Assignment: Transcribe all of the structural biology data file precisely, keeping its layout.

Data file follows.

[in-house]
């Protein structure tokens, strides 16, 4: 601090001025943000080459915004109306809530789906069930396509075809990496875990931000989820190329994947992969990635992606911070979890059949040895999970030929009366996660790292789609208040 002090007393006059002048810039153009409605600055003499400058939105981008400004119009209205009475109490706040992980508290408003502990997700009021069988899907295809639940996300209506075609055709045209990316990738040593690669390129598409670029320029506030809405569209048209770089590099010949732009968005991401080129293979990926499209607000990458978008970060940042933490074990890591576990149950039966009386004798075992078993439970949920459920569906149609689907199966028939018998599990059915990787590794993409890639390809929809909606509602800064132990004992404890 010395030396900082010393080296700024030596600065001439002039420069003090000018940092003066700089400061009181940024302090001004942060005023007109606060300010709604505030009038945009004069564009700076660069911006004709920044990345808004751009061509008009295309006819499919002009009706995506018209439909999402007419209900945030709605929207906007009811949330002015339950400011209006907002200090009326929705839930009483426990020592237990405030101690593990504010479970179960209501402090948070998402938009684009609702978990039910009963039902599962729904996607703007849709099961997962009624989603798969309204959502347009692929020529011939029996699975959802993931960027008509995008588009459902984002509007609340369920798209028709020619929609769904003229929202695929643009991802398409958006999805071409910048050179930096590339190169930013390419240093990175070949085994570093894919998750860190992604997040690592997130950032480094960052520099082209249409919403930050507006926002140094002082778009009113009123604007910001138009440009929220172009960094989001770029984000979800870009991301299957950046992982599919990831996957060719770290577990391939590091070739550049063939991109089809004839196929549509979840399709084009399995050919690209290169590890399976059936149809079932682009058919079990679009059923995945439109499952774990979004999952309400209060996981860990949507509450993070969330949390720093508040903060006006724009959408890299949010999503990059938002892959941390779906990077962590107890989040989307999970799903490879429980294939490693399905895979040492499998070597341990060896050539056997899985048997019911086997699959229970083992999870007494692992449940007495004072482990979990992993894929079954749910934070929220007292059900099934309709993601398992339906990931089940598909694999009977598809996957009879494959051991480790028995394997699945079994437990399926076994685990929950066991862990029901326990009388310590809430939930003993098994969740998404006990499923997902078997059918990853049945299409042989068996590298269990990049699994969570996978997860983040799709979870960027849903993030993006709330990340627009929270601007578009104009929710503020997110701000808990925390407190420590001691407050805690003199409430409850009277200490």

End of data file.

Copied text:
[in-house]
């Protein structure tokens, strides 16, 4: 601090001025943000080459915004109306809530789906069930396509075809990496875990931000989820190329994947992969990635992606911070979890059949040895999970030929009366996660790292789609208040 002090007393006059002048810039153009409605600055003499400058939105981008400004119009209205009475109490706040992980508290408003502990997700009021069988899907295809639940996300209506075609055709045209990316990738040593690669390129598409670029320029506030809405569209048209770089590099010949732009968005991401080129293979990926499209607000990458978008970060940042933490074990890591576990149950039966009386004798075992078993439970949920459920569906149609689907199966028939018998599990059915990787590794993409890639390809929809909606509602800064132990004992404890 010395030396900082010393080296700024030596600065001439002039420069003090000018940092003066700089400061009181940024302090001004942060005023007109606060300010709604505030009038945009004069564009700076660069911006004709920044990345808004751009061509008009295309006819499919002009009706995506018209439909999402007419209900945030709605929207906007009811949330002015339950400011209006907002200090009326929705839930009483426990020592237990405030101690593990504010479970179960209501402090948070998402938009684009609702978990039910009963039902599962729904996607703007849709099961997962009624989603798969309204959502347009692929020529011939029996699975959802993931960027008509995008588009459902984002509007609340369920798209028709020619929609769904003229929202695929643009991802398409958006999805071409910048050179930096590339190169930013390419240093990175070949085994570093894919998750860190992604997040690592997130950032480094960052520099082209249409919403930050507006926002140094002082778009009113009123604007910001138009440009929220172009960094989001770029984000979800870009991301299957950046992982599919990831996957060719770290577990391939590091070739550049063939991109089809004839196929549509979840399709084009399995050919690209290169590890399976059936149809079932682009058919079990679009059923995945439109499952774990979004999952309400209060996981860990949507509450993070969330949390720093508040903060006006724009959408890299949010999503990059938002892959941390779906990077962590107890989040989307999970799903490879429980294939490693399905895979040492499998070597341990060896050539056997899985048997019911086997699959229970083992999870007494692992449940007495004072482990979990992993894929079954749910934070929220007292059900099934309709993601398992339906990931089940598909694999009977598809996957009879494959051991480790028995394997699945079994437990399926076994685990929950066991862990029901326990009388310590809430939930003993098994969740998404006990499923997902078997059918990853049945299409042989068996590298269990990049699994969570996978997860983040799709979870960027849903993030993006709330990340627009929270601007578009104009929710503020997110701000808990925390407190420590001691407050805690003199409430409850009277200490």